Lincolnshire Hall by DeVOL Kitchens
By Linda Parker
DeVOL kitchens are unique, with a very individual quirky charm. The cabinetry itself is often very classic or traditional, but the resulting kitchen always has a vibrant, charming feel. Designer Helen Robson gives us the background on this outstanding project …
By Linda Parker
Q: What were the stand-out priorities in this particular brief?
The owner was really keen on having a little tea and coffee making station. Our simple butcher’s block was the perfect addition, just a couple of shelves and a hanging rail above was all it needed to make a really beautiful and practical area.
We decided to go for a prep table rather than a fixed island as the owner didn’t want to conceal the fantastic old stone floor. It had been there for hundreds of years and had developed a fantastic patina and was a lovely reminder of the property’s rich history. The kitchen design had to work in harmony with all the incredible original features of the house as well as our clients iconic furniture and lighting.
Q: How did you set about answering that brief? Were you given a strict budget?
The budget was fairly open as the kitchen is the most important room to the owner so she wanted to get it right. She already had a very clear idea of how she wanted the kitchen to be so I just had to draw it up and work out how it would best fit in the room.
Q: Explain the reasons behind the choices of cabinetry and work surfaces.
The owner chose a Silestone worktop for the majority of the kitchen. It’s practical, hardwearing and light coloured so it achieved the calm and bright appearance she wanted. As a contrast, she opted for a wooden worktop on island for a traditional feel and to add warmth and texture.
She also wanted to include a set of glazed drawers from our new Haberdasher’s Kitchen collection to display linens as they went perfectly with her mid-century modern chairs. The rest of the furniture was from our bespoke Classic English range. A bank of tall cupboards hid a full height fridge freezer and provided plenty of storage space. The glazed cupboards were chosen to reflect light and display beautiful crockery.
The tea and coffee station had to be freestanding to allow for a radiator behind, so we included a couple of shelves and a hanging rail above to display mugs.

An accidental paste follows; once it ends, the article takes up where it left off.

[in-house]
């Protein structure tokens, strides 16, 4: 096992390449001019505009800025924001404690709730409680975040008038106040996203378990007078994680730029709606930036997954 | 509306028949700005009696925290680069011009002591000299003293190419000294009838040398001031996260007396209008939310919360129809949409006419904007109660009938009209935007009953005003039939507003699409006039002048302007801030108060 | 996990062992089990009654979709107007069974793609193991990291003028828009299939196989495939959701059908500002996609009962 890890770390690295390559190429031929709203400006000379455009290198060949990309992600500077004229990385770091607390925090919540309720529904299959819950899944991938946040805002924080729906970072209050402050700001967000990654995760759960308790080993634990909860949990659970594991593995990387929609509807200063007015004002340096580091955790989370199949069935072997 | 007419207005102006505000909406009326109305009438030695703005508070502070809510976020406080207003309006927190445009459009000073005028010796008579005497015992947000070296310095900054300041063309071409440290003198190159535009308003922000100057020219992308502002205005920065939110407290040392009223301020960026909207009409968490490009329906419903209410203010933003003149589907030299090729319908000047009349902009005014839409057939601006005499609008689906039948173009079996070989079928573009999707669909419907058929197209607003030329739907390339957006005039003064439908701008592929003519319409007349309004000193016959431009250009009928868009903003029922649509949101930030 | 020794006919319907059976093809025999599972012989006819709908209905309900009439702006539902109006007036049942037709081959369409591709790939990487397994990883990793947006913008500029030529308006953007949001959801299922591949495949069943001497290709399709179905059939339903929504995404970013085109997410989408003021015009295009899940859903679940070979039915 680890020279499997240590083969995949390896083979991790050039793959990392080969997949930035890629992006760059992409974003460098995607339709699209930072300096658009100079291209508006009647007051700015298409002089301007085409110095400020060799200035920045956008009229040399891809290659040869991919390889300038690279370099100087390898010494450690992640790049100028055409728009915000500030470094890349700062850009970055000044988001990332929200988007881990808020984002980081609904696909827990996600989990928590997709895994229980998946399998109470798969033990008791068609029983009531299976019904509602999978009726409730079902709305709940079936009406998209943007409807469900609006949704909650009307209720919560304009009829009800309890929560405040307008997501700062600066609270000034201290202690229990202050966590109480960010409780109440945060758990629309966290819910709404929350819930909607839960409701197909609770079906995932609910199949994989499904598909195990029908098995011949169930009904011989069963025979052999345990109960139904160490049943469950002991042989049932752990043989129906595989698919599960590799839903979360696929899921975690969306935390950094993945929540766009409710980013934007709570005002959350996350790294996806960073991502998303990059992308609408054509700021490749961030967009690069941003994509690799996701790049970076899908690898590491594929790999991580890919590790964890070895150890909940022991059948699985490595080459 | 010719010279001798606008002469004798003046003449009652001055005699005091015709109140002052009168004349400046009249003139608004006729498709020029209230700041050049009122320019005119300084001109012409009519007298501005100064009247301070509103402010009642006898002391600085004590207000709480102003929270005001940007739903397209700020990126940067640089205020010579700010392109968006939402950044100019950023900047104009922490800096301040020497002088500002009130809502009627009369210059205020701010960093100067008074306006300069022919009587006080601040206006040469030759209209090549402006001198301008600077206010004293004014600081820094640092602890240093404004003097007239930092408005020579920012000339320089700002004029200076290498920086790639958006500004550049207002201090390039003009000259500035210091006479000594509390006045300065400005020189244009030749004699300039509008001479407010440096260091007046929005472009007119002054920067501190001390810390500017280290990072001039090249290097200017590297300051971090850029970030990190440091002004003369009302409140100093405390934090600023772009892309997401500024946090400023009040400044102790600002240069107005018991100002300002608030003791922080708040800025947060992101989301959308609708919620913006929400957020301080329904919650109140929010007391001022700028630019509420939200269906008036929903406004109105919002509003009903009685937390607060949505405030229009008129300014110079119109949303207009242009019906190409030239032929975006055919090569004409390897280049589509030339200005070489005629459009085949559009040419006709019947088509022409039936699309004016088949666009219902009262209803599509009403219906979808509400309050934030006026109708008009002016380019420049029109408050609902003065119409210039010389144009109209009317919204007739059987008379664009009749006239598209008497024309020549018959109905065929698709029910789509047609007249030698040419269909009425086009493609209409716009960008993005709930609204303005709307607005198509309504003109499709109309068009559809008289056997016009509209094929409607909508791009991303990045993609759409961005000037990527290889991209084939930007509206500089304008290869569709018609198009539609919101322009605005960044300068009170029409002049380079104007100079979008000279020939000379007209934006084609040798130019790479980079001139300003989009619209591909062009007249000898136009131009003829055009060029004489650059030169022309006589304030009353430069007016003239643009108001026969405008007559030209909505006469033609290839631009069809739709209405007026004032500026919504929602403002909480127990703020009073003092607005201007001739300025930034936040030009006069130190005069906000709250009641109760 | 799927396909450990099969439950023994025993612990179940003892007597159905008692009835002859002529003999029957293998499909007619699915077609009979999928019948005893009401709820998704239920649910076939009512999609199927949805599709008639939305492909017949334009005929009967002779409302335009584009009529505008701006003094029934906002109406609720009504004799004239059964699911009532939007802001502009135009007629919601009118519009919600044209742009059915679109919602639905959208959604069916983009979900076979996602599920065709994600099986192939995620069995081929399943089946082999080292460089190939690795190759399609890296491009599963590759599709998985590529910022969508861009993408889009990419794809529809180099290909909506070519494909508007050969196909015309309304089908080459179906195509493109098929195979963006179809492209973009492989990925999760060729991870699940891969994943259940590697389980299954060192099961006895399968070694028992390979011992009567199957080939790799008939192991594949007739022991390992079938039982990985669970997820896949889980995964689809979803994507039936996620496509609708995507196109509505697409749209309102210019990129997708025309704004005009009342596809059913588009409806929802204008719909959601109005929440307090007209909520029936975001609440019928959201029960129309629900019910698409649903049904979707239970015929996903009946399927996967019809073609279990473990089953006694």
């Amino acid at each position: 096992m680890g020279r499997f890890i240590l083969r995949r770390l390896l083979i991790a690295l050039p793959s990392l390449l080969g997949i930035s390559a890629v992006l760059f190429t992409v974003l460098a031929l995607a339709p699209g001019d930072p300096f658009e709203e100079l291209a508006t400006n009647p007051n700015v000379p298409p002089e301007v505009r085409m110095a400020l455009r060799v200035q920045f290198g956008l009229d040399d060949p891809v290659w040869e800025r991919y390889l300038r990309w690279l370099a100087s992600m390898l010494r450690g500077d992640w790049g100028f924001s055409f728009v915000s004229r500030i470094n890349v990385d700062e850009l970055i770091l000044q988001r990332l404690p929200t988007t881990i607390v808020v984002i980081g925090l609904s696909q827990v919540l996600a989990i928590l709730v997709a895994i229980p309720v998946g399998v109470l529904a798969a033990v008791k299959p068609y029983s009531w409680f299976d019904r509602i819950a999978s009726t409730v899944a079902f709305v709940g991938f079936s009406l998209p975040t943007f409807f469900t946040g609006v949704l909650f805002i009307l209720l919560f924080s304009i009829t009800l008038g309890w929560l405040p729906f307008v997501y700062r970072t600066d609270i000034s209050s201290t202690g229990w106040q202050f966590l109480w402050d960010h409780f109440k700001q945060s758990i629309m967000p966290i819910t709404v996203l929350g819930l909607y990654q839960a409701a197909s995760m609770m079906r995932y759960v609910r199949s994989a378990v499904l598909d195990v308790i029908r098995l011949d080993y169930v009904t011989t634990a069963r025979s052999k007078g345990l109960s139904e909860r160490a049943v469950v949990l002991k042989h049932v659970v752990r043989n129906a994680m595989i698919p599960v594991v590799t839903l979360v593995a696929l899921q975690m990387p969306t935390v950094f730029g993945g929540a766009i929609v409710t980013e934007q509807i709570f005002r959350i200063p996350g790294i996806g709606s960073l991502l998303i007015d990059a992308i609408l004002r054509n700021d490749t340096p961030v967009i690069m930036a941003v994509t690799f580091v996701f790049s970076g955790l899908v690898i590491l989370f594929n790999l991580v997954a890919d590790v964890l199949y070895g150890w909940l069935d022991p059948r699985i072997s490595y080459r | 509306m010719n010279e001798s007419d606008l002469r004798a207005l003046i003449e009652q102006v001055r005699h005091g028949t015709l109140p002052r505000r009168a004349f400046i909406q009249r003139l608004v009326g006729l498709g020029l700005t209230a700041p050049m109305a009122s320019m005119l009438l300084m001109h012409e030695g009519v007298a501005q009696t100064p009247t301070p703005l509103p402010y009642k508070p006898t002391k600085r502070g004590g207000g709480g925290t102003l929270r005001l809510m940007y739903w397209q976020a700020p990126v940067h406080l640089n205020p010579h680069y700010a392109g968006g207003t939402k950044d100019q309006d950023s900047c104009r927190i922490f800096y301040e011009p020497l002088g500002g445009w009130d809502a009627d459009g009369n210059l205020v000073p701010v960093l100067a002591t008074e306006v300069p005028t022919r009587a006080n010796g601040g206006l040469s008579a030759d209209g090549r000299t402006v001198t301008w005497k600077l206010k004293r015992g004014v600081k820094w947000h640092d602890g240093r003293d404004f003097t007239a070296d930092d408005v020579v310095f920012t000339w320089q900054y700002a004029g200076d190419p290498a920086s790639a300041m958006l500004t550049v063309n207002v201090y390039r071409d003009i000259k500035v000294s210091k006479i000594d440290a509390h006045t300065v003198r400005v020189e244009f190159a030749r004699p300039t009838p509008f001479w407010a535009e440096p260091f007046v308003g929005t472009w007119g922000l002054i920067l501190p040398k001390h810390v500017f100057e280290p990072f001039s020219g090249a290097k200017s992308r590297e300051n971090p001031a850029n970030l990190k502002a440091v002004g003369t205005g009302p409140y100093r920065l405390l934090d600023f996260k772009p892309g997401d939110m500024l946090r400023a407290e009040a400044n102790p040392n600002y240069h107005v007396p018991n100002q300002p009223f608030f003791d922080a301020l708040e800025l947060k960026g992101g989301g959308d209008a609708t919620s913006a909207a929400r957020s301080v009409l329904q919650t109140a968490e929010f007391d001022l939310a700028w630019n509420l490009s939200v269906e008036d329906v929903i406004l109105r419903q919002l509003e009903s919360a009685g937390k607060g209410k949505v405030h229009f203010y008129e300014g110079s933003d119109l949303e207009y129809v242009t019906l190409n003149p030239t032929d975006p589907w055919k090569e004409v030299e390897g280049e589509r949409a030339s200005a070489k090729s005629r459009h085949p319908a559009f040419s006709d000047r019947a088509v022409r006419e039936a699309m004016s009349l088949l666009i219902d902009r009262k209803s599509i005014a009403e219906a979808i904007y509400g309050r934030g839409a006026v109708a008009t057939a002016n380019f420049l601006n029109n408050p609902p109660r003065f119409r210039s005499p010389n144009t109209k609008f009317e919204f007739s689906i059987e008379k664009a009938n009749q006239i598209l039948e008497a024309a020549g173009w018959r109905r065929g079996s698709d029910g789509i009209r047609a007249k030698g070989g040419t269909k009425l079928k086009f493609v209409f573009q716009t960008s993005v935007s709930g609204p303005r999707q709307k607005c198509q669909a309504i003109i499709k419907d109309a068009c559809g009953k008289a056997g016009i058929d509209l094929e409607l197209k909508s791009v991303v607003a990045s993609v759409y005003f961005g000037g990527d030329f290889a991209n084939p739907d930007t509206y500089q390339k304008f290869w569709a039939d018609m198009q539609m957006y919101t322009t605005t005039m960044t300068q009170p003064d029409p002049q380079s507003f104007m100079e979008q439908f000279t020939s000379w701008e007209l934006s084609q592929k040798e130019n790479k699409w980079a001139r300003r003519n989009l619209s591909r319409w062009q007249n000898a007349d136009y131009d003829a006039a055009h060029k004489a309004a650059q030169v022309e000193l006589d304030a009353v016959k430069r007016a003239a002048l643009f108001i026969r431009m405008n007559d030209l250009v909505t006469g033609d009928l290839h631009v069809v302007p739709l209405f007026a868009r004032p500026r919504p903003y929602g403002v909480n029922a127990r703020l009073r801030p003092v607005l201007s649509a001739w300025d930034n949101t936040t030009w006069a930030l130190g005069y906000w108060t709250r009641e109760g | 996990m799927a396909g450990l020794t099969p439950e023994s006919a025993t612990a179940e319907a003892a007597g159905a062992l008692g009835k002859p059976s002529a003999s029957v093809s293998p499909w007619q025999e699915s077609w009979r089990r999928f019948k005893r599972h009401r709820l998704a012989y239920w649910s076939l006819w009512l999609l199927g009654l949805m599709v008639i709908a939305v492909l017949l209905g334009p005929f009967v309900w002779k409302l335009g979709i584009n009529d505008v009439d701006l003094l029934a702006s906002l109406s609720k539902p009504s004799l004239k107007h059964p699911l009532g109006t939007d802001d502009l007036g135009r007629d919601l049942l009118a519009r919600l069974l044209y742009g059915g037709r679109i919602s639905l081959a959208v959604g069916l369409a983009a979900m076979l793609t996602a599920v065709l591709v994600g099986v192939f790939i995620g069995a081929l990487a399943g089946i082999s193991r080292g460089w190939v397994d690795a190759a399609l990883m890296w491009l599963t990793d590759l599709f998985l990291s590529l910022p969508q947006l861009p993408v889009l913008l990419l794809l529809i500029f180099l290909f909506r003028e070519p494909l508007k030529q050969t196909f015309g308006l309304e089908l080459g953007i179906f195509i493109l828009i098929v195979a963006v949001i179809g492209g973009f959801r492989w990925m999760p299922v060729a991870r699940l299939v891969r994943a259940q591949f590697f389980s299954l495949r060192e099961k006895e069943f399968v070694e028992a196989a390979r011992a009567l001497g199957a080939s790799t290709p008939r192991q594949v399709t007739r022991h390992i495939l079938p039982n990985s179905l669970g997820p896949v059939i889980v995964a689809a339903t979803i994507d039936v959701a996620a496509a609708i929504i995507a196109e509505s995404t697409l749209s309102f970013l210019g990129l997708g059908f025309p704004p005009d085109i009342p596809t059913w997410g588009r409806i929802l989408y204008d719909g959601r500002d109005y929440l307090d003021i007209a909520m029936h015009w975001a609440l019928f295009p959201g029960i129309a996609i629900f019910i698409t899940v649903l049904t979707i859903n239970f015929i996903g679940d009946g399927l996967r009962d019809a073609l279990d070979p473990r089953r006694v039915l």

Q: Was there any building/renovation work involved? Did you have any restrictions or limitations that you had to work around?
The limitations were simply that of the room – existing windows and doors and a big chimney breast. There wasn’t any building work taking place as it is a very historic building. As it was a lovely, large, open and rectangular room, it was fairly straightforward to design.
Q: What design elements do you think make the scheme so successful?
I love how this design has a wonderful balance of grandness and simplicity. Grandness in terms of the large scale and the quality of each and every finishing detail – from the handmade tiles and cupboards to the iconic pieces of design and lighting. Apart from all of this, there is nothing over the top or overly ornate, which makes it feel very peaceful. There’s also scope for more items to be added over time …
Q: Now the project is finished, what aspects are you most pleased with?
It’s very hard to pick as I love all of it; the combination of all the details carefully chosen by the owner work in harmony so well. I love how the simple, low-level sink and oven area runs into the tall cupboards. I adore our handmade Crackle Metro tiles and the choice to add a set of Haberdasher’s glass drawers.
Q: What is your best advice for someone who is planning a new kitchen, what should they look for or ask for?
Just think about what you really need, and about what will bring you the most joy. Think about what is fitting for your room, not for someone else’s room which is another size or another style – get rid of stuff you don’t use rather than just asking for more cupboards! Keep it simple and allow the scope to add personal details and to update over time. If you aren’t sure, chat to your designer – it’s their job to help you figure it out!
Q: Do you have a secret ‘style signature’ that comes to the fore in your kitchen projects?
For me, the most important thing is to listen really carefully to what the customer wants, help them to work out what is important to them and then help them to find a way to make that work in their home. Sometimes that means figuring out what doesn’t need to be there, so I suppose in that sense simplicity might be my style! I like to include lots of scope for the client to show a bit of their own personality but that usually comes in the form of openness, areas to display art or cherished possessions. Most of my designs allow for some sort of display space, I think that is quite important if you want your kitchen to feel less ‘kitcheny’ and more like a proper room.
We Love: Well of course, the whole kitchen is fabulous but a stand-out feature is the central table with natural wood top, teamed with the Bum stools. Also the practical tea and coffee station Perfection.
The Classic English Kitchen by DeVOL, prices start from £25,000. The glazed drawer cabinet is from the Haberdasher’s Kitchen collection, also by deVOL. Work surfaces are polished Lagoon by Silestone and Rustic Oak. Taps are Aged Brass Ionian, stools are The Bum Stool, tiles are Crackle Metro, all by deVOL.
Wall colour: Slate II, Woodwork and ceiling, Slate I, Paint & Paper Library
Wallpaper: Great Ormond Street in Signature by Little Greene
Lighting: All Original BTC